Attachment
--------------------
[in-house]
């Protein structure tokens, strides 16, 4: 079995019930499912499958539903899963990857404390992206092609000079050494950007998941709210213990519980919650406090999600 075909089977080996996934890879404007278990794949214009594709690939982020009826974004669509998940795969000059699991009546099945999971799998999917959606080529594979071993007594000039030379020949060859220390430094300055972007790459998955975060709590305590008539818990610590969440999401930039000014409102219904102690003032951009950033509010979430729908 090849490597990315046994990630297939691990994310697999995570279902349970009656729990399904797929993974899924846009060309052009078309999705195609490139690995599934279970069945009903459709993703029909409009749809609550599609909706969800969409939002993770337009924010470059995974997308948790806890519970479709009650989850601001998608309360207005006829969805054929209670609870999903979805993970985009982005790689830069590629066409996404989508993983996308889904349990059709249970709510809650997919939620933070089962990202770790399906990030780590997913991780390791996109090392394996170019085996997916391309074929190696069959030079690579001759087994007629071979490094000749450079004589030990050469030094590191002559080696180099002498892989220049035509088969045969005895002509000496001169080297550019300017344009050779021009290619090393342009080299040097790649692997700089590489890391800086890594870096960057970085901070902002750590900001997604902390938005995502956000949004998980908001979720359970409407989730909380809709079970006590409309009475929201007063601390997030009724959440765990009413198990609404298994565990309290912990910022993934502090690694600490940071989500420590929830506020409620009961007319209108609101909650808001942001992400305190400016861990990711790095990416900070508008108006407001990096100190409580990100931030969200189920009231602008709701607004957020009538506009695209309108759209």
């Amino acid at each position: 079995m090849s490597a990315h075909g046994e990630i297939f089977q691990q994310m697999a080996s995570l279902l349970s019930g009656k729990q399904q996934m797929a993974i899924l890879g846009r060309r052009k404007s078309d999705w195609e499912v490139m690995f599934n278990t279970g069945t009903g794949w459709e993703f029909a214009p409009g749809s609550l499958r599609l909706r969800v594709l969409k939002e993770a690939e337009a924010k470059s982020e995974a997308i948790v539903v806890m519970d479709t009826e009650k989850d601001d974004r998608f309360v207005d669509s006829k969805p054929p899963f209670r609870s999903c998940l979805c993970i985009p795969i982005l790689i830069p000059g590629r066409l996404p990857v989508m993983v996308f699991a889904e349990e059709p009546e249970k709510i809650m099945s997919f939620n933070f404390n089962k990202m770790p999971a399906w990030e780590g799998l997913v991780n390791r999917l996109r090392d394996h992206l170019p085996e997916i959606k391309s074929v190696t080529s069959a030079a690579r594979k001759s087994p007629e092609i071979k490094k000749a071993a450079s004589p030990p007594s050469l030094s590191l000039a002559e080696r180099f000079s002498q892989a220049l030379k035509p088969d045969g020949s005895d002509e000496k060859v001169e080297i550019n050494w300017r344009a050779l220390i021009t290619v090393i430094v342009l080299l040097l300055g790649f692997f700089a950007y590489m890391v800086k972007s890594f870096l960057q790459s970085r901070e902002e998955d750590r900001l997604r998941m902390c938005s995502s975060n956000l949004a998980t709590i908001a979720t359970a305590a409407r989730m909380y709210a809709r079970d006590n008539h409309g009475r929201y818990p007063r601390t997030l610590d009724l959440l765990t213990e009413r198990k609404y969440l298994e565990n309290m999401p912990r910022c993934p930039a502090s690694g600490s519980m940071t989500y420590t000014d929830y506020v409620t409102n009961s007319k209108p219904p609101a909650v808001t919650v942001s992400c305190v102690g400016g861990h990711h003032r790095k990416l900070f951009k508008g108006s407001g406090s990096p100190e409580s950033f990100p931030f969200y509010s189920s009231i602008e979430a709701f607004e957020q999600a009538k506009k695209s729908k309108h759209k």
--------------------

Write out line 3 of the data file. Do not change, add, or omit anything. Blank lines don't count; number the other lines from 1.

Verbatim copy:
């Amino acid at each position: 079995m090849s490597a990315h075909g046994e990630i297939f089977q691990q994310m697999a080996s995570l279902l349970s019930g009656k729990q399904q996934m797929a993974i899924l890879g846009r060309r052009k404007s078309d999705w195609e499912v490139m690995f599934n278990t279970g069945t009903g794949w459709e993703f029909a214009p409009g749809s609550l499958r599609l909706r969800v594709l969409k939002e993770a690939e337009a924010k470059s982020e995974a997308i948790v539903v806890m519970d479709t009826e009650k989850d601001d974004r998608f309360v207005d669509s006829k969805p054929p899963f209670r609870s999903c998940l979805c993970i985009p795969i982005l790689i830069p000059g590629r066409l996404p990857v989508m993983v996308f699991a889904e349990e059709p009546e249970k709510i809650m099945s997919f939620n933070f404390n089962k990202m770790p999971a399906w990030e780590g799998l997913v991780n390791r999917l996109r090392d394996h992206l170019p085996e997916i959606k391309s074929v190696t080529s069959a030079a690579r594979k001759s087994p007629e092609i071979k490094k000749a071993a450079s004589p030990p007594s050469l030094s590191l000039a002559e080696r180099f000079s002498q892989a220049l030379k035509p088969d045969g020949s005895d002509e000496k060859v001169e080297i550019n050494w300017r344009a050779l220390i021009t290619v090393i430094v342009l080299l040097l300055g790649f692997f700089a950007y590489m890391v800086k972007s890594f870096l960057q790459s970085r901070e902002e998955d750590r900001l997604r998941m902390c938005s995502s975060n956000l949004a998980t709590i908001a979720t359970a305590a409407r989730m909380y709210a809709r079970d006590n008539h409309g009475r929201y818990p007063r601390t997030l610590d009724l959440l765990t213990e009413r198990k609404y969440l298994e565990n309290m999401p912990r910022c993934p930039a502090s690694g600490s519980m940071t989500y420590t000014d929830y506020v409620t409102n009961s007319k209108p219904p609101a909650v808001t919650v942001s992400c305190v102690g400016g861990h990711h003032r790095k990416l900070f951009k508008g108006s407001g406090s990096p100190e409580s950033f990100p931030f969200y509010s189920s009231i602008e979430a709701f607004e957020q999600a009538k506009k695209s729908k309108h759209k």